…Credit to private sector rises by N331bn in October
By Babajide Komolafe
THE volume of excess liquidity in the interbank money market is set to surpass the N1 trillion mark this week, aggravated by declining patronage for secondary market (Open Market Operations, OMO) treasury bills.
Last week, the market closed with excess liquidity of N888.5 billion following decline in patronage of OMO bills which blunted efforts by the Central Bank of Nigeria (CBN) to mop up inflow of N344.9 billion from OMO bills which matured during the week.
The upsurge in liquidity caused average short term cost of funds fall by 140 basis points (bpts), with interest rate on Collateralised (Open Buy Back, OBB) lending dropping by 136 bpts to 2.43 percent last week, from .3.79 percent the previous week. Similarly, interest rate on Overnight lending dropped by 143 bpts to 3.07 percent last week, from 4.5 percent the previous week.
The apex bank in a bid to mop up the excess liquidity occasioned by the inflow, auctioned N400 billion worth of OMO bills. However, it could only sell N190.8 billion due to weak demand following declining appetite for OMO bills by foreign investors.
This development according to analysts at Lagos based Afrinvest Securities Limited is due to apprehension among foreign investors over uncertainties in the nation’s economy, as reflected in the recent downgrade of the country’s outlook by Moody’s.
The global rating company had on Wednesday changed its outlook on the government of Nigeria’s ratings to negative from stable. It, however, affirmed the B2 long-term local and foreign currency issuer ratings, the B2 foreign currency senior unsecured ratings, and the (P)B2 foreign currency senior unsecured MTN programme rating.
Explaining the rationale for the downgrade, Moody’s said: “The change of outlook to negative is informed by the increasing fragility of the country’s public finances and sluggish growth prospects.
“The increasing fragility of Nigeria’s public finances is evident in the greater reliance by the government on financing from the CBN over the last three years to cover persistently large fiscal deficits, with CBN cash advances reaching 2.5 percent of Gross Domestic Product (GDP) on a net basis at the end of September 2019, in addition to government debt instruments held by the CBN worth 1.4 percent of GDP. In particular, CBN advances are more expensive than debt funded on the domestic capital market as the CBN applies a penalty rate on top of its monetary policy rate currently at 13.5 percent.”
Given the exclusion of local investors from OMO bills sales, the impact of Moody’s downgrade on foreign investors’ appetite for OMO bills, the inflow of N532.7 billion from maturing OMO bills this week, is expected to aggravate the excess liquidity in the interbank money market.
Expressing this concern in their outlook for the market this week, Afrinvest analysts said: “As OMO maturities worth N532.7 billion hit the system next week, we believe the CBN will continue its liquidity management operations (OMO auction). However, the current foreign investors’ apathy towards OMO instruments is a major concern.”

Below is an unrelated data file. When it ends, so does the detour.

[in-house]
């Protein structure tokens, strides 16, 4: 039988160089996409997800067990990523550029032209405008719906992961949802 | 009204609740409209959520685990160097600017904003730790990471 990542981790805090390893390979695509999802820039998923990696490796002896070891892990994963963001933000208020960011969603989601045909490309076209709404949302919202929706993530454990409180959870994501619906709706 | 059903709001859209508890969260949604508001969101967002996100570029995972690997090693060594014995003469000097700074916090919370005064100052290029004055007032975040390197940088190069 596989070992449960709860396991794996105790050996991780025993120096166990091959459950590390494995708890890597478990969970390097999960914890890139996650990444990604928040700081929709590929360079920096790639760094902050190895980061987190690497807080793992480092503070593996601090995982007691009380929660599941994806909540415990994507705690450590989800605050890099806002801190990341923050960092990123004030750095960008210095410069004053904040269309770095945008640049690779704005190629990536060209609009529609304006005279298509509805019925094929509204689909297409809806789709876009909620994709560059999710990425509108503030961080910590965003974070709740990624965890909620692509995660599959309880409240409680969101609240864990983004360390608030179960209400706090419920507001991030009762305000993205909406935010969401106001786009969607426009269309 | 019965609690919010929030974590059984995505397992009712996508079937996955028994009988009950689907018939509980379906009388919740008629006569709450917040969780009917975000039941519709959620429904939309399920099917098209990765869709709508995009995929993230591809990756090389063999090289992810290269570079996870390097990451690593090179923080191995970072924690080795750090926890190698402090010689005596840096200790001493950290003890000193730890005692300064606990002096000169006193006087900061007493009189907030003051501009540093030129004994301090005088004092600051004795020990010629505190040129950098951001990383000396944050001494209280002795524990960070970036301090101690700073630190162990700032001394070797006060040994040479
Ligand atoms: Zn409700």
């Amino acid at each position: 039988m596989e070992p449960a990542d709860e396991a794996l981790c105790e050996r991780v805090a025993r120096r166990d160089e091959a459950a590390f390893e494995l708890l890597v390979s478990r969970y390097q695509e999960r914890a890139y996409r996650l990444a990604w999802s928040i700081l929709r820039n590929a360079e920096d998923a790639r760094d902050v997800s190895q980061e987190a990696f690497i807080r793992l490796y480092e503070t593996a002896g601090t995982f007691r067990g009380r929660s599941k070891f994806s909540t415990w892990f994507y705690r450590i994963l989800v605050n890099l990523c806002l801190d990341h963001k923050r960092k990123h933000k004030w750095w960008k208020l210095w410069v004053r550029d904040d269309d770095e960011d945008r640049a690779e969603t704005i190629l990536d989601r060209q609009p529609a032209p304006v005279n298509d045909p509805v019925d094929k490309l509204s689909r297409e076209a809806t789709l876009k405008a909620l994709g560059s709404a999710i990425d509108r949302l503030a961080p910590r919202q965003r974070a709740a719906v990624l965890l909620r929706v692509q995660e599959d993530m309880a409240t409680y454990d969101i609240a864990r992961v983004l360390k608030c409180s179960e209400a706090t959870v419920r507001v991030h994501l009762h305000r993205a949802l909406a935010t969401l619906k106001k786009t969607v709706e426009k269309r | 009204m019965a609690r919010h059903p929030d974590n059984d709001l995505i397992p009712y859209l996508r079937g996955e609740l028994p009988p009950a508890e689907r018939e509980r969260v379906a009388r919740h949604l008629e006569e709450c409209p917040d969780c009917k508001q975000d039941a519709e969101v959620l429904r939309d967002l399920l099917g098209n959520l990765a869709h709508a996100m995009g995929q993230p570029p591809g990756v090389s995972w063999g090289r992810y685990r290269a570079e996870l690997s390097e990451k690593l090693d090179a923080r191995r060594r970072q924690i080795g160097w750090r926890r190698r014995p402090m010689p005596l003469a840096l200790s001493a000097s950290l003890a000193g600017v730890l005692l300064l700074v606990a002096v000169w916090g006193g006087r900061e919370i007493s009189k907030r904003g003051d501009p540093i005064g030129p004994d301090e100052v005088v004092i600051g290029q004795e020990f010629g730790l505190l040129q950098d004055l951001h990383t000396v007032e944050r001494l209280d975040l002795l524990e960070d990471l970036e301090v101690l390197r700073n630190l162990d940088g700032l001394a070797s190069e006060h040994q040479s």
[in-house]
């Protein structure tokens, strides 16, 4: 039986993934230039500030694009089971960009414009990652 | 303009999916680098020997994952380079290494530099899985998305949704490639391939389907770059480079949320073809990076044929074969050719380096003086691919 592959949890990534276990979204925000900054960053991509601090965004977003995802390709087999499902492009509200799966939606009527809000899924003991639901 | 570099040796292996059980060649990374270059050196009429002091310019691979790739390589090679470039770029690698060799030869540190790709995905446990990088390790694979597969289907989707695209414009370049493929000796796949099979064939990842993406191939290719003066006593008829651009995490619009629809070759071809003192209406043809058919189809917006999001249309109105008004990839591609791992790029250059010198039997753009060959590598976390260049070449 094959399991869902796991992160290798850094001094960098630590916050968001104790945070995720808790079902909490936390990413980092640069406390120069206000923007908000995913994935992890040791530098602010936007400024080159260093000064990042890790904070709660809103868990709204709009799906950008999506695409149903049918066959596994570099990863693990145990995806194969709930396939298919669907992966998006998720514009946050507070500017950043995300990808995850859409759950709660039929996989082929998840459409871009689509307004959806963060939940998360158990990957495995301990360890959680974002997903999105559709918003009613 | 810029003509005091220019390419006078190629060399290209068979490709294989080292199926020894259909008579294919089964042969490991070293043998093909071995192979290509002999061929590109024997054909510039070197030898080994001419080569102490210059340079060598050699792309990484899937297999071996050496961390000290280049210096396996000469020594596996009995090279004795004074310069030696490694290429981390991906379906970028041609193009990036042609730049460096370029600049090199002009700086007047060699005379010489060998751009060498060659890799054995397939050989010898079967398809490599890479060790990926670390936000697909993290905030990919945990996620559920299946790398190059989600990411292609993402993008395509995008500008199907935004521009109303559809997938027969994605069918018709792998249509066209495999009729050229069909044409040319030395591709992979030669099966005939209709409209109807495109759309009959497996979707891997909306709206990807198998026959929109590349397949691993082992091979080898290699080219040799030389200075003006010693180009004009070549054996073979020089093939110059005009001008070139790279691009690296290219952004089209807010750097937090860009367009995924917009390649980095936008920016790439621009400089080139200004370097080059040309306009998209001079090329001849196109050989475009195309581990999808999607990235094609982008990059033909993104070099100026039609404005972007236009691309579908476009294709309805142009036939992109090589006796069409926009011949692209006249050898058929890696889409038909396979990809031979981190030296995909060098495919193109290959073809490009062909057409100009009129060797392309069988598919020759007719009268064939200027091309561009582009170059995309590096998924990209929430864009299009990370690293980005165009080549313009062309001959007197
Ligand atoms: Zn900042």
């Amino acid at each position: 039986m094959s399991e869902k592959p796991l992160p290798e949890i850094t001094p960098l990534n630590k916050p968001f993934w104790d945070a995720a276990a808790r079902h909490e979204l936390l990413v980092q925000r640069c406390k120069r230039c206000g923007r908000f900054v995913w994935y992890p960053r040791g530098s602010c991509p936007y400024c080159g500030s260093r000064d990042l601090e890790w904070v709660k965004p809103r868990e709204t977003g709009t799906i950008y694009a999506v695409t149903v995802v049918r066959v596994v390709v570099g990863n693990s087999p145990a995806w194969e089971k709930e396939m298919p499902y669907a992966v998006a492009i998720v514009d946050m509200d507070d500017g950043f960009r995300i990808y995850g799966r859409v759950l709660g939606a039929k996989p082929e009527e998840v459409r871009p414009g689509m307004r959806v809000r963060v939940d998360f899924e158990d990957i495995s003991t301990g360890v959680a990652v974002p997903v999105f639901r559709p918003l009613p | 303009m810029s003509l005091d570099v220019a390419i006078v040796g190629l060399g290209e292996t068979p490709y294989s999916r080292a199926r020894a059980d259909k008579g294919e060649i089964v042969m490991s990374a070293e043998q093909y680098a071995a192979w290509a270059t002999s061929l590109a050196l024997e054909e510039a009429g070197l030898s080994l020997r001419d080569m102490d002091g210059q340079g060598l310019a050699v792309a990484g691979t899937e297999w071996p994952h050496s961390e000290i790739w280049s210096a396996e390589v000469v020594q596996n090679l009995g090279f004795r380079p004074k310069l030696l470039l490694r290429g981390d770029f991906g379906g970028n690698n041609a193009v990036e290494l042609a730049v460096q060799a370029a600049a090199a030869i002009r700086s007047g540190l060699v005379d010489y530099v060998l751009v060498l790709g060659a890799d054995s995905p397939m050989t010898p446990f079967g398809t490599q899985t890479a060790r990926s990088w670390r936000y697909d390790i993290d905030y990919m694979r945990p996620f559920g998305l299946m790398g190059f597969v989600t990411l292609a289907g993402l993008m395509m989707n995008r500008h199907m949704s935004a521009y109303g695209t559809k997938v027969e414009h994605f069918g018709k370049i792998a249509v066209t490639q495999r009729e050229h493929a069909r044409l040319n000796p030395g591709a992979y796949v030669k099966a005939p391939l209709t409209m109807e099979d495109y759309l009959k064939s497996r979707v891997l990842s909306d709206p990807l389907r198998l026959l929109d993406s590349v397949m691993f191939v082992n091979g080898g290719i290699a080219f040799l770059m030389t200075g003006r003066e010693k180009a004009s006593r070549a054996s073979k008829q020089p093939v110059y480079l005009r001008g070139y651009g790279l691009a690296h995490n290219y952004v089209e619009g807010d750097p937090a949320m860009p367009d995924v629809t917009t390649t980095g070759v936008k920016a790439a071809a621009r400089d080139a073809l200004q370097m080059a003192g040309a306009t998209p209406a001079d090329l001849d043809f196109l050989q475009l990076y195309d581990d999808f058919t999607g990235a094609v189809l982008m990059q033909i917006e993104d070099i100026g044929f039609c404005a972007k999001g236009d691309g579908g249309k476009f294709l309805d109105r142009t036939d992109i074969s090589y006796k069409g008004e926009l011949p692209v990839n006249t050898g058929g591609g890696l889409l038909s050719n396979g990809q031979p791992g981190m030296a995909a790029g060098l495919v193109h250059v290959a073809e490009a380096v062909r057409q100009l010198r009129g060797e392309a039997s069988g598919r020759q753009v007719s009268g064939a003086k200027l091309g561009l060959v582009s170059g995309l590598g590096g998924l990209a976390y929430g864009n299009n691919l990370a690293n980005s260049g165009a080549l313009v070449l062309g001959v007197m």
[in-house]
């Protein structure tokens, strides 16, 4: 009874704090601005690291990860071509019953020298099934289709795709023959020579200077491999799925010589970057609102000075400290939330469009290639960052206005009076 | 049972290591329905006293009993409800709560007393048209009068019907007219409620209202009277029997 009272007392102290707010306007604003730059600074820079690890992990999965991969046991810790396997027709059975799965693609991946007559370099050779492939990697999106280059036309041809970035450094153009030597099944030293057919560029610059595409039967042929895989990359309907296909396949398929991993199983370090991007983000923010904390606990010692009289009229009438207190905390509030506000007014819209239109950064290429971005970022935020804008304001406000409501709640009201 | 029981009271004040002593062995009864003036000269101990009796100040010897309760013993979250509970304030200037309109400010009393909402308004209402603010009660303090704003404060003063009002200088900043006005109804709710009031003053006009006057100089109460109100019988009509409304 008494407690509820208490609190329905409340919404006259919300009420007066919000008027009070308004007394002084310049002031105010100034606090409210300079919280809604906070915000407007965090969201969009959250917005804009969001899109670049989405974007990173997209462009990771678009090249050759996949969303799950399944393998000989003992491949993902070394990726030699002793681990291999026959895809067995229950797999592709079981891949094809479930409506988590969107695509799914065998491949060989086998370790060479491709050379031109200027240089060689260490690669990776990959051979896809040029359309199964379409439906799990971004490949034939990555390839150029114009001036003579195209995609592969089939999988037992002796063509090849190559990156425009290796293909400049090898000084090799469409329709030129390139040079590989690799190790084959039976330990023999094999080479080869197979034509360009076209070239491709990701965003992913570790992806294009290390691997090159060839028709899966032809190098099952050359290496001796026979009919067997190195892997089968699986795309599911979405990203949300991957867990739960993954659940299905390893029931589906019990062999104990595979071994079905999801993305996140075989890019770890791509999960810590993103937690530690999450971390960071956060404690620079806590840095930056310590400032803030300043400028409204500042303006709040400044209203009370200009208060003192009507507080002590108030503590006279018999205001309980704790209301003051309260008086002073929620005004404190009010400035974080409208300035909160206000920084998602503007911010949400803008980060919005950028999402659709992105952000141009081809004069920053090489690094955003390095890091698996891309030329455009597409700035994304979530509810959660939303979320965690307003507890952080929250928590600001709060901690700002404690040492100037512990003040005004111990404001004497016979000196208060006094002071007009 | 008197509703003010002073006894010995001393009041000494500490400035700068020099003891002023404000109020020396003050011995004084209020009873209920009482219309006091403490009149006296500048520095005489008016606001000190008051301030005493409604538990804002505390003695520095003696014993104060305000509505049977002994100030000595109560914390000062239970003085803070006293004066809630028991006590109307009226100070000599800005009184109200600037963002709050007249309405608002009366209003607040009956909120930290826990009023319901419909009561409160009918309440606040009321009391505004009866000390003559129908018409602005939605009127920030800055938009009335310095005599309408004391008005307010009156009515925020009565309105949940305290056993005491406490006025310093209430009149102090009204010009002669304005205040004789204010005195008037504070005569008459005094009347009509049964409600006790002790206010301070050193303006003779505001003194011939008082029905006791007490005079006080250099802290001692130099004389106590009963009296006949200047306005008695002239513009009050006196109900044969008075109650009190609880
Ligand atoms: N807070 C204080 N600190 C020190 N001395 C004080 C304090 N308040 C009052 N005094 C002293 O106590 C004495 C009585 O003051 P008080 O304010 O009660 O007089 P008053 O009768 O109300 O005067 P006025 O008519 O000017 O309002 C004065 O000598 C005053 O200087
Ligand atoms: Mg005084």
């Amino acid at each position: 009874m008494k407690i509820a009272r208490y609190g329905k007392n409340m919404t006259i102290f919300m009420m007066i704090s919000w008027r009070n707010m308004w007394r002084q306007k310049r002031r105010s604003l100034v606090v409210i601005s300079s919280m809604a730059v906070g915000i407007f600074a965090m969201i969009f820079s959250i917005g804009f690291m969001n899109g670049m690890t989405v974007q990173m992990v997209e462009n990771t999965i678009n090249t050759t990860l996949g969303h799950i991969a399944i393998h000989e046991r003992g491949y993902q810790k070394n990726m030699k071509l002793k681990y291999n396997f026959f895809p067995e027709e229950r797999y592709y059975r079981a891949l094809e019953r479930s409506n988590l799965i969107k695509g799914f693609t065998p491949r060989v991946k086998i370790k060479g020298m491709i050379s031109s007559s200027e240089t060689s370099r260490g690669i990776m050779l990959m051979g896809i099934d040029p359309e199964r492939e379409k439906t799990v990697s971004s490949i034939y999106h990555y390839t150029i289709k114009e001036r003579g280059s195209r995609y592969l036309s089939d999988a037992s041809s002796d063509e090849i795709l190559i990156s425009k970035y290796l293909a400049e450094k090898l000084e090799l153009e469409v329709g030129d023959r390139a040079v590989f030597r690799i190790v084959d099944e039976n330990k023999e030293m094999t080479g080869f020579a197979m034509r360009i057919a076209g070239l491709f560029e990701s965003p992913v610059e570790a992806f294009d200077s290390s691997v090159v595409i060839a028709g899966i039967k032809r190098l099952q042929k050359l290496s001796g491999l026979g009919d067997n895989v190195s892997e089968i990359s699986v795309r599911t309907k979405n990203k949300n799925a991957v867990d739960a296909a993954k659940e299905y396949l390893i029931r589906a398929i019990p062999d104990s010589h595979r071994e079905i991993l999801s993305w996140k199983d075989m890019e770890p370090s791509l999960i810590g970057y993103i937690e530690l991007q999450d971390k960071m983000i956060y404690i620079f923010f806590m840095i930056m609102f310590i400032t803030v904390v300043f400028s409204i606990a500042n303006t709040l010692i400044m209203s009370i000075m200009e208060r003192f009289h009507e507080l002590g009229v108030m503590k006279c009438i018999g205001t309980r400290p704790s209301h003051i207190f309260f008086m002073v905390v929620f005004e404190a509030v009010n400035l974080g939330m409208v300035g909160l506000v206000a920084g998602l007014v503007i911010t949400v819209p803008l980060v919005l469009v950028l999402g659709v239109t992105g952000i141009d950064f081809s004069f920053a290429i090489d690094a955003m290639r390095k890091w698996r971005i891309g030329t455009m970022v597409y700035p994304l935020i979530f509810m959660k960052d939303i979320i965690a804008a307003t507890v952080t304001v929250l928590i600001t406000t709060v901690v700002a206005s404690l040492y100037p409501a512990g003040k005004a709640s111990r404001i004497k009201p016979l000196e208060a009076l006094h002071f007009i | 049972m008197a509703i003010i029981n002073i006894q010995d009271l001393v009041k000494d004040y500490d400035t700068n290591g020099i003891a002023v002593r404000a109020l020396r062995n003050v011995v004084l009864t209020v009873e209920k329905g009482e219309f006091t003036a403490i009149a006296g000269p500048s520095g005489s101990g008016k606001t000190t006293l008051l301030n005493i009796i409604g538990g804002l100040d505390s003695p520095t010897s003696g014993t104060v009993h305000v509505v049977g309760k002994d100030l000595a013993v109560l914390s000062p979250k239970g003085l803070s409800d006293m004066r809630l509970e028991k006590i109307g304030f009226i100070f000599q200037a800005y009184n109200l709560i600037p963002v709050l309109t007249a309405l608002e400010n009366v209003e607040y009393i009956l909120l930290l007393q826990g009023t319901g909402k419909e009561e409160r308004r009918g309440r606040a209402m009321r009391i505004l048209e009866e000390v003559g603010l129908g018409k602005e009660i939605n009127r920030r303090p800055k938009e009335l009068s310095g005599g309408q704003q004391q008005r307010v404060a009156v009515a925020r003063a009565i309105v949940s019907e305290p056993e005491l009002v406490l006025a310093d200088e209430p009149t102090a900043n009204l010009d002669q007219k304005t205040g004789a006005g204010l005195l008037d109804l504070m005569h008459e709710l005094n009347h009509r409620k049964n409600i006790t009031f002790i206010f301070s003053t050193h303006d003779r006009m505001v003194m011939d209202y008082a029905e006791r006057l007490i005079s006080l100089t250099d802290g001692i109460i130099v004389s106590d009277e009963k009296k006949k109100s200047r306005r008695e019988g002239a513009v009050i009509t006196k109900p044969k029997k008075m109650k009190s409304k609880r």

Credit to private sector rises by N331bn in October
Meanwhile credit to the private sector rose by N331 billion to N25.79 trillion in October from N25.46 trillion in September, reflecting impact of the apex bank’s loan to deposit ratio, LDR, of 65 percent directive on banks’ lending activities. However, credit to the government fell sharply by N1.394 trillion or 13.41 percent to N9 trillion in October from N10.399 trillion in September.
The above were highlights of the CBN’s depository corporations survey released last week.
According to the survey, Broad Money Supply (M3 money) rose by 0.66 percent month-on-month (m-o-m) to N35.26 trillion in October 2019. This was due to a 5.91 percent increase in Net Foreign Assets (NFA) to N14.73 trillion which offset a 2.80 percent decrease in Net Domestic Assets (NDA) to N20.53 trillion.
The decline in NDA, according to the survey, was chiefly driven by a 2.98 percent m-o-m decrease in Net Domestic Credit (NDC) to N34.85 trillion, mellowed by a 3.24 percent m-o-m fall in Other Liabilities (net) to N14.32 trillion.
Further breakdown of the NDC showed a 13.41 percent m-o-m decrease in Credit to the Government to N9.05 trillion; however, Credit to the Private sector increased by 1.30 percent to N25.79 trillion.
On the liabilities side, the survey showed that the 0.66 percent m-o-m rise in M3 Money was driven by the 3.53 percent increase in treasury bills held by money holding sector to N7.63 trillion, which was partly offset by a 0.08 percent m-o-m decline in M2 Money to N27.63 trillion.
The decrease in M2 was chiefly driven by a 4.76 percent moderation in Narrow Money (M1) to N10.59 trillion (of which Demand Deposits moderated by 6.39 percent to N8.89 trillion while currency outside banks surged by 4.77 percent to N1.70 trillion), as Quasi Money (near maturing short term financial instruments) increased by 3.07 percent to N17.04 trillion. Reserve Money (Base Money) rose m-o-m by 6.40 percent to N7.45 trillion, also Bank reserves increased m-o-m by 8.49 percent to N5.08 trillion, accompanied by a 2.51 percent increase in currency in circulation to N2.06 trillion.